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Jarrett Bay 67 – Boat Review

You could easily become overwhelmed by the infinite possibilities available to you from this company's talented artisans.

July 31, 2009
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The weather didn’t seem so bad up in the sheltered area of the Intracoastal Waterway where Jarrett Bay Boatworks lives. But as we idled toward Morehead City and Cape Lookout, it turned out to be one of those days in Beaufort, North Carolina, at the foot of the Outer Banks. The wind blew out of the most uncomfortable quarter; rain sheeted down from black spaces on the horizon; and the prospect of a very nasty ride loomed large once we hit the inlet and beyond.

**Performance
**Everything looked rosy as we headed toward the inlet, but once we got there, things began to change. Even from the flybridge of a 67-footer, facing row after row of eight- to 10-footers can leave one’s soul cold with trepidation. To his credit, Waste Knot’s captain “Pizza” turned to me just before we reached the foothills of the Atlantic and said, “Here you go. She’s all yours.” Trusting soul!

Nosing through the steep seas at idle speed proved a poor choice. As the sharp entry and flared foredeck dropped over a wave crest, the next one broke on top of the deck. Picking the speed up to about 18 knots made all the difference, and we were gently able to traverse the head seas until we motored past the jetties and into deeper water where we could turn away.

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We took the quartering seas on the bow, and the Jarrett Bay easily climbed up to 25 knots in total comfort. The seas were still large, but not as close together, and I found that both running the troughs and drifting beam-to the seas proved comfortable thanks to the boat’s wide beam and relatively modest deadrise at the transom. All other performance attributes also met muster, with turns and close-quarters maneuvering offering no idiosyncrasies.

I know lots of purists who claim a boat this size just can’t fish effectively. I found no problem whatsoever spinning the boat and backing down straight and true. Add the bow thruster into the mix, and I can’t imagine a good captain ever being outgunned by a fish. And cruising speed in this boat considerably outpaces the top speed of many boats. At 2,000 rpm with twin 1,825 hp Cats, you can ghost along at almost 34 knots for more than 500 nautical miles.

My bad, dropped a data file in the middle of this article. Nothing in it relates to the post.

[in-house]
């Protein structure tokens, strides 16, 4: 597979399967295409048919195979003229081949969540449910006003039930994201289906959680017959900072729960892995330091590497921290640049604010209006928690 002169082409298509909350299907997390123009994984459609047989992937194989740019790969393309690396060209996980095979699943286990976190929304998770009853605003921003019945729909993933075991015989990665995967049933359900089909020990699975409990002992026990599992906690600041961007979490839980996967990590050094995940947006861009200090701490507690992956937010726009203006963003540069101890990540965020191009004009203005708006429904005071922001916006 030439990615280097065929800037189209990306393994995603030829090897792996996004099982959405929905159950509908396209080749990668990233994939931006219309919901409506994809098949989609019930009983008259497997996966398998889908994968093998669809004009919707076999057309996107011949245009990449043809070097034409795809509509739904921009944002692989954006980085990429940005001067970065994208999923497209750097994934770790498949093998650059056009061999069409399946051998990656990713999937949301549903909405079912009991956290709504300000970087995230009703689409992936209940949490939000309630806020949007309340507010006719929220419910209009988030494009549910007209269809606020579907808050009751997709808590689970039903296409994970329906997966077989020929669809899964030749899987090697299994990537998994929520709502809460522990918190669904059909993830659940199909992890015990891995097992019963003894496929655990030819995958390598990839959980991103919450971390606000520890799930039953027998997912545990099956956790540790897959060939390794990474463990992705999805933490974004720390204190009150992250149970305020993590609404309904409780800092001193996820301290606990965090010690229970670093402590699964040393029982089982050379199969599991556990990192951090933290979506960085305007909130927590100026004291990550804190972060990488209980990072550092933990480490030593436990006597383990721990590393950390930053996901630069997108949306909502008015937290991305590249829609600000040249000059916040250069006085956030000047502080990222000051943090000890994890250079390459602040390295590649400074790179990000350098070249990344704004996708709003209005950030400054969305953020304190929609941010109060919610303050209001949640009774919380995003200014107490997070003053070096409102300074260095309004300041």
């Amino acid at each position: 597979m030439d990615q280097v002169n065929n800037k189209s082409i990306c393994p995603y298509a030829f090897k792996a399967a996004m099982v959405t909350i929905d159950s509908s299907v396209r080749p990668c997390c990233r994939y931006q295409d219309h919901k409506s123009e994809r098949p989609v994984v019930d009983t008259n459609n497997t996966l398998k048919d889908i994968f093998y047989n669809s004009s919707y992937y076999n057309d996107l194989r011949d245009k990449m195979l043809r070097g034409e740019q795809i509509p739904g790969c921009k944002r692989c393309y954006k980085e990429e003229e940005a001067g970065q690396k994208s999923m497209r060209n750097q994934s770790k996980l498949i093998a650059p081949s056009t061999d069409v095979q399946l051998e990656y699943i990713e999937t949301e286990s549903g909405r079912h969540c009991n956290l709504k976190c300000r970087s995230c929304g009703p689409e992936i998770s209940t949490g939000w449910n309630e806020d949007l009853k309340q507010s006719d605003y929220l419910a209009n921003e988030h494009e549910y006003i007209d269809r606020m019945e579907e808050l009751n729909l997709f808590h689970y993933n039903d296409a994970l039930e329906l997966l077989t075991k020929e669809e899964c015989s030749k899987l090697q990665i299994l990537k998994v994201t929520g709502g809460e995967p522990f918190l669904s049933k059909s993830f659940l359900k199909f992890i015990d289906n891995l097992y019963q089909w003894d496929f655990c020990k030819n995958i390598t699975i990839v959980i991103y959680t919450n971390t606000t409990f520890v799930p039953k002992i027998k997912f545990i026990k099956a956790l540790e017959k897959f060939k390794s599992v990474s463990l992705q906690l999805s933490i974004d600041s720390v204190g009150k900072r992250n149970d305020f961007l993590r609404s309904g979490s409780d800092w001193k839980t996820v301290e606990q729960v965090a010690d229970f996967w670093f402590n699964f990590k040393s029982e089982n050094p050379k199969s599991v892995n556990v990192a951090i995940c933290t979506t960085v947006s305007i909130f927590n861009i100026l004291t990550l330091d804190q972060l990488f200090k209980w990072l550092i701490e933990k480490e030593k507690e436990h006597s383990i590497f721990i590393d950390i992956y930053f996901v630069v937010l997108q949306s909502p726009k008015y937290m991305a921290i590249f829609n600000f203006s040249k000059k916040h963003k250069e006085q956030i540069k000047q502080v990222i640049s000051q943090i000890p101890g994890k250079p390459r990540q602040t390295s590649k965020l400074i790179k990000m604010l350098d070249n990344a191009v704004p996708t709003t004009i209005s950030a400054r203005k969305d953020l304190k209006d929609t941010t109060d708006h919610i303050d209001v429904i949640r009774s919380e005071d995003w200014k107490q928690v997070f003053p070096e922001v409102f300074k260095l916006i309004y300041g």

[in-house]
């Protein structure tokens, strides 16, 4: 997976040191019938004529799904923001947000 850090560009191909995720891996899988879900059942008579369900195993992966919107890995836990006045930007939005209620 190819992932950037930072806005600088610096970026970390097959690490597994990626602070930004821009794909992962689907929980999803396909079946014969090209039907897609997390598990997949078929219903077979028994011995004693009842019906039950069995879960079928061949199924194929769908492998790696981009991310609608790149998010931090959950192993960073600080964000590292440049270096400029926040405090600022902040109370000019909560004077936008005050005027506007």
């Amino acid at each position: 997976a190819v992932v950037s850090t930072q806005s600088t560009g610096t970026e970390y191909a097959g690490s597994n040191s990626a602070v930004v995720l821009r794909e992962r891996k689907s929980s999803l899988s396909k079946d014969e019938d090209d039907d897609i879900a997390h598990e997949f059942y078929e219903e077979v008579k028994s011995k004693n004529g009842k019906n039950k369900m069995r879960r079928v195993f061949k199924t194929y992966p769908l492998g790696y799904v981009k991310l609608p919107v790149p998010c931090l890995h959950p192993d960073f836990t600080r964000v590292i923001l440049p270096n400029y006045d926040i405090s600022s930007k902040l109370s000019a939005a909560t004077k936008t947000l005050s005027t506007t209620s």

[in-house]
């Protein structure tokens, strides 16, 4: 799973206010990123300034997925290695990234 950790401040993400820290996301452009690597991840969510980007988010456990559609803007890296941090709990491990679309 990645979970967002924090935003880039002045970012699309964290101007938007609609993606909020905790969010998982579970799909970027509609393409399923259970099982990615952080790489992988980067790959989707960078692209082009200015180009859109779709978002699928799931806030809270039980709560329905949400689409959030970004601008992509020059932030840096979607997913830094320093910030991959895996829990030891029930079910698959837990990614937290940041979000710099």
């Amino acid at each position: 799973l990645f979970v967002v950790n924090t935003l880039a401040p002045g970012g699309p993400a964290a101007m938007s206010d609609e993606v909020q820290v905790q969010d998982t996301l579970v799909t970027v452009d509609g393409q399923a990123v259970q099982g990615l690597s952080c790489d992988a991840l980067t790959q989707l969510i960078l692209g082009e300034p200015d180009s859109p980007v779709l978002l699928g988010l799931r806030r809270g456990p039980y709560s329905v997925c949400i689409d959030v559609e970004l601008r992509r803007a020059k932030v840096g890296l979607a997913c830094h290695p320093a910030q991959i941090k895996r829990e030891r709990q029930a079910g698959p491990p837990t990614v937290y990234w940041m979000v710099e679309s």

Flybridge

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This constitutes one of the most innovative bridges I’ve ever seen. Starkly clean with instruments hidden in a huge, glossy compartment that lifts on rams, the design lends itself superbly to fishing. The helm affords a terrific view of the cockpit’s Release fighting chair and both corners, as well as the forward half of the bow. Looking forward reveals an unusual owner request fulfilled by Jarrett Bay; the forward third of the foredeck sports traditional teak decking across the pronounced crown. Forward of that fits a removable anchor pulpit for the rare instances when Waste Knot anchors out somewhere. Seeing how the pulpit swings out of the anchor locker and simply bolts into place shows just how gifted Jarrett Bay’s engineers really are.

Additionally, Jarrett Bay (following the owner’s wishes) built in several molded armchairs on the bridge that provide the most comfortable aft-facing seats imaginable. And what I started to notice here on the bridge carried through everywhere aboard: immense storage space. You’ll find custom rod-and-reel racks under the seating in addition to dry storage and deep-freeze storage – all up on the flybridge. And of course, no self-respecting offshore boat goes anywhere these days without multicolored LED lighting.

Interior